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Is Congress Getting Ready to Eliminate the Tax Benefit of the 401(k)?

So, Washington is pretty much a Democratic town these days.  The name of this site is the  CAPITALIST, so you can probably guess that I'm leery of too much government in anything in my life.  Still, I'm willing to be open minded about most things and give ideas a chance.

But, history has a way of showing that whenever the Democrats or the Republicans hold both houses andTaxes the White House, over-reaching the mandate given by the people is usually right around the corner.

For example, would you believe that eliminating the 401k Tax Benefit for employees is under consideration in the newly blue Washington?

From the Philadelphia Bulletin:

"Congressional Democrats might enact legislation taxing 401(k) plans if they obtain a supermajority in Congress after the next election. They have shown an interest in revamping the current system and in eliminating the current tax exclusion from contributions.

During the past two weeks, U.S. Rep. George Miller, D-Calif., chairman of the House Education and Labor Committee and U.S. Rep. Jim McDermott, D-Wash., chairman of the House Ways and Means Committee's Subcommittee on Income Security and Family Support have entertained proposals that would tax 401(k) plans.

Both held hearings laying the groundwork for future legislation that could eliminate most of the $80 billion in annual tax breaks that investors receive by placing their money in the $3 trillion 401(k) system. The plan, which may serve as a model for this change, is by Prof. Teresa Ghilarducci, professor of economic-policy analysis at the New School for Social Research in New York. It is similar in ways to some European systems.

"Actually there are two plans, said Prof. Ghilarducci, "a short-term one and a long-term one. As part of the bailout, I would include a provision for individuals to be able to swap their 401(k)s at its August 2008 value for special issue government bonds paying 3 percent plus inflation."  Her long-term plan is to rethink the concept of 401(k)s and eliminate the tax deductibility of contributions to them. For example, she said, a person making $40,000 per year who contributes 5 percent of their income to a 401(k) currently receives a tax savings of $560.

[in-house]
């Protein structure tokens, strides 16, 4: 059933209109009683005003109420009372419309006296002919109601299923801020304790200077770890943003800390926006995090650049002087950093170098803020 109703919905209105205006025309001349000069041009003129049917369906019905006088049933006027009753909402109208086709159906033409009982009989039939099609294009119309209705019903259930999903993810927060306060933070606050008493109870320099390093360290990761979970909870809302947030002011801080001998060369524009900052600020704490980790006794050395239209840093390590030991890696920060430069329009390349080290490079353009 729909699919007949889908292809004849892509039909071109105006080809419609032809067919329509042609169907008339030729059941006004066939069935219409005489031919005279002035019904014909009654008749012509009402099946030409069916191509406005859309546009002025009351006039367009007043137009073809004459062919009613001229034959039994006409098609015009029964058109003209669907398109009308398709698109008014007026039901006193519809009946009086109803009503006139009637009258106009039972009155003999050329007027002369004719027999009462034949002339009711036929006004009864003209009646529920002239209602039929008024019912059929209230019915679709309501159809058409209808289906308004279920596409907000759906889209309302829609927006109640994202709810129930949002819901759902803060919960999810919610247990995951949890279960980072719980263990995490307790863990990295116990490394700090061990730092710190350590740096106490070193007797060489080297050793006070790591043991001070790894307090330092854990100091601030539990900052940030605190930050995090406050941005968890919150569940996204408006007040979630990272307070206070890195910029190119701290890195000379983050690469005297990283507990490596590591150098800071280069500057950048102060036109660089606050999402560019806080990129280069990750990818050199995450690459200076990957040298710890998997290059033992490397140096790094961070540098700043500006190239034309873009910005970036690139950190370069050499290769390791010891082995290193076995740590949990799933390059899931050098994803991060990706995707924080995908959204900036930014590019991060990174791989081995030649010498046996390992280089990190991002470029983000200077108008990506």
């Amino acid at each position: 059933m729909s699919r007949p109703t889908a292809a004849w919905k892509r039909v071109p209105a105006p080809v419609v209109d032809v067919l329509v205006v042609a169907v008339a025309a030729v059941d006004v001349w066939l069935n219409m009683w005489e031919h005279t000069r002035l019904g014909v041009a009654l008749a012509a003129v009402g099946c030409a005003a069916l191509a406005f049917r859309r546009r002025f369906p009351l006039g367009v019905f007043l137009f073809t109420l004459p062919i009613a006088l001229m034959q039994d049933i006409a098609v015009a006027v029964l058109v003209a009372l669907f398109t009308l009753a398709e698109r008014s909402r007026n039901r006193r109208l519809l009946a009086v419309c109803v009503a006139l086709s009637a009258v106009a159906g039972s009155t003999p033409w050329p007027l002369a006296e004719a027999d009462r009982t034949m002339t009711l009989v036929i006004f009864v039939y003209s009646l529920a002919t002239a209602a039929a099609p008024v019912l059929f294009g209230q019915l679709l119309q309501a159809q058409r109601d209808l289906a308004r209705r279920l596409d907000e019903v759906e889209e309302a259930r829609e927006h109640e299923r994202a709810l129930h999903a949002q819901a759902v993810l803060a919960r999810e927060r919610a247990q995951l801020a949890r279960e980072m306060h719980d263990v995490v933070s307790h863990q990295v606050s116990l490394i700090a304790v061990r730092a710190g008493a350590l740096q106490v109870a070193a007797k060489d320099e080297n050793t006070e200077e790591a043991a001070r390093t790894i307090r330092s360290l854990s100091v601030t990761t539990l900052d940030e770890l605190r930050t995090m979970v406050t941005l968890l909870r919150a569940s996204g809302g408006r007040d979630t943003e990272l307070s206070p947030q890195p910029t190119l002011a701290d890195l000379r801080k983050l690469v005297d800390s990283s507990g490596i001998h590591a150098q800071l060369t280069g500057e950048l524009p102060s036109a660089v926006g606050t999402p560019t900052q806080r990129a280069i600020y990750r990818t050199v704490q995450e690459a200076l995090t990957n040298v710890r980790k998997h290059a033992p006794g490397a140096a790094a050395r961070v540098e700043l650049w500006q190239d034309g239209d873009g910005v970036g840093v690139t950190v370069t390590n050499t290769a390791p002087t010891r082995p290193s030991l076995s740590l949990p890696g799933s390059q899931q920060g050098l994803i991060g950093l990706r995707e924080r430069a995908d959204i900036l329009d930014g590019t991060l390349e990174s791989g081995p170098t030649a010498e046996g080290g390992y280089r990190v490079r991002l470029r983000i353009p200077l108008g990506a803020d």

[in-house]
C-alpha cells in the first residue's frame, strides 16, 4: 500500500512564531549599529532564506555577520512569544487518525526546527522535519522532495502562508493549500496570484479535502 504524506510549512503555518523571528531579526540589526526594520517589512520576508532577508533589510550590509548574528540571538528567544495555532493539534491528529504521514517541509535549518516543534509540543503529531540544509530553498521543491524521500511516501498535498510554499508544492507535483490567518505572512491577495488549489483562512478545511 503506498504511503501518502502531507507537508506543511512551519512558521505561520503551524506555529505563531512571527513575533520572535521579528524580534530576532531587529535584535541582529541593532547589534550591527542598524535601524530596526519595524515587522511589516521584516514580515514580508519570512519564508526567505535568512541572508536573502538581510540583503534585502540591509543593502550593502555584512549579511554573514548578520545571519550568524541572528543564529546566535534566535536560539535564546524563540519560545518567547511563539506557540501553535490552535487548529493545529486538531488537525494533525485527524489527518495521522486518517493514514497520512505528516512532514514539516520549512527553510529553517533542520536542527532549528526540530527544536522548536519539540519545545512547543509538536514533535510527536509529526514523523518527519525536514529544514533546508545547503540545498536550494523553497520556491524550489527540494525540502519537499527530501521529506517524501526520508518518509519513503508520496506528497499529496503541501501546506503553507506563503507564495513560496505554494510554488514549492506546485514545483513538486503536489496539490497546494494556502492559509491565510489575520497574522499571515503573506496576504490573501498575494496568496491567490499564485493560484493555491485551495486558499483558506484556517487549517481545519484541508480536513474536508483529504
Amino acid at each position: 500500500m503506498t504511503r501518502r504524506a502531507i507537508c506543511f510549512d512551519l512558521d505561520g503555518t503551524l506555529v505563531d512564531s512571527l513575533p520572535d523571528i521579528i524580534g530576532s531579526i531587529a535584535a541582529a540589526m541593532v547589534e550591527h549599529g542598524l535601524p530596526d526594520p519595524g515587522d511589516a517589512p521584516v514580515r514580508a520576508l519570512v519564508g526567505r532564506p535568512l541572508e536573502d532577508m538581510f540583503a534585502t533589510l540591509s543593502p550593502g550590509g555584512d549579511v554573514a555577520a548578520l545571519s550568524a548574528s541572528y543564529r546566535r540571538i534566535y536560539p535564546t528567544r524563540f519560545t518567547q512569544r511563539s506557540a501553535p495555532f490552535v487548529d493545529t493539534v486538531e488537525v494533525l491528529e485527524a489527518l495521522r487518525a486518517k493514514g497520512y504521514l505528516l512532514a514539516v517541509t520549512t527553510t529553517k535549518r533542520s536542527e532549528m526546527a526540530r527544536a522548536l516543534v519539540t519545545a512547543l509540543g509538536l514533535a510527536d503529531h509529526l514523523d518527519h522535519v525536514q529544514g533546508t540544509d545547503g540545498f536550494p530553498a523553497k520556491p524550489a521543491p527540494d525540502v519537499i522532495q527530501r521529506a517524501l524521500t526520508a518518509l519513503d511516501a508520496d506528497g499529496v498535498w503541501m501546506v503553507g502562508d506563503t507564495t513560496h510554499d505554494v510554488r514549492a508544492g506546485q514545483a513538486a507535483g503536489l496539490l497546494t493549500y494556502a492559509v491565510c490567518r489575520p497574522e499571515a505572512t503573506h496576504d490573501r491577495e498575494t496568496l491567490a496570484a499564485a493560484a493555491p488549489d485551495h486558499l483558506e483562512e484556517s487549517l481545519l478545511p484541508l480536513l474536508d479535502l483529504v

For a person making $60,000, who contributes 5 percent of their income to a 401(k), they would have a tax savings of $900. She is proposing that the tax subsidy is eliminated completely. In its place everyone gets a $600 federal income tax credit. This would benefit those who make less.

But in the case of the aforementioned example, while people making $40,000 a year would see a net gain; people earning $60,000 per year would experience a net loss.  A tax increase by Democrats on those making $60,000 per year would not be in line with the  presidential nominee U.S. Sen. Barack Obama's pledge to only increase taxes on those making $250,000 per year."

Wow.  There are two things beyond increasing Federal payroll taxes on normal people that the Democrats could do to ensure Republicans take back seats in Congress in 2010 and 2012.  One is to eliminate or limit the tax benefit for interest payments on mortgages.  The other is workplace related, and that's to eliminate the tax benefit of the 401(k). 

The definition of over-reaching.  Surely that wouldn't happen, would it?  Wow.

Comments

RutgersFan

Kris,

Thanks for the good post. I, too, saw this article about two weeks ago and I'm a bit surprised that your post is the first response I've heard to it.

I agree that this would be a bad move by the now almost-controlling party. This would anger both business and a large segment of the population.

Only time will tell, I suppose. Add this to the list with the EFCA, RESPECT and Paycheck Fairness Act, only with farther-reaching consequences.

Thanks for keeping us on the cutting edge!

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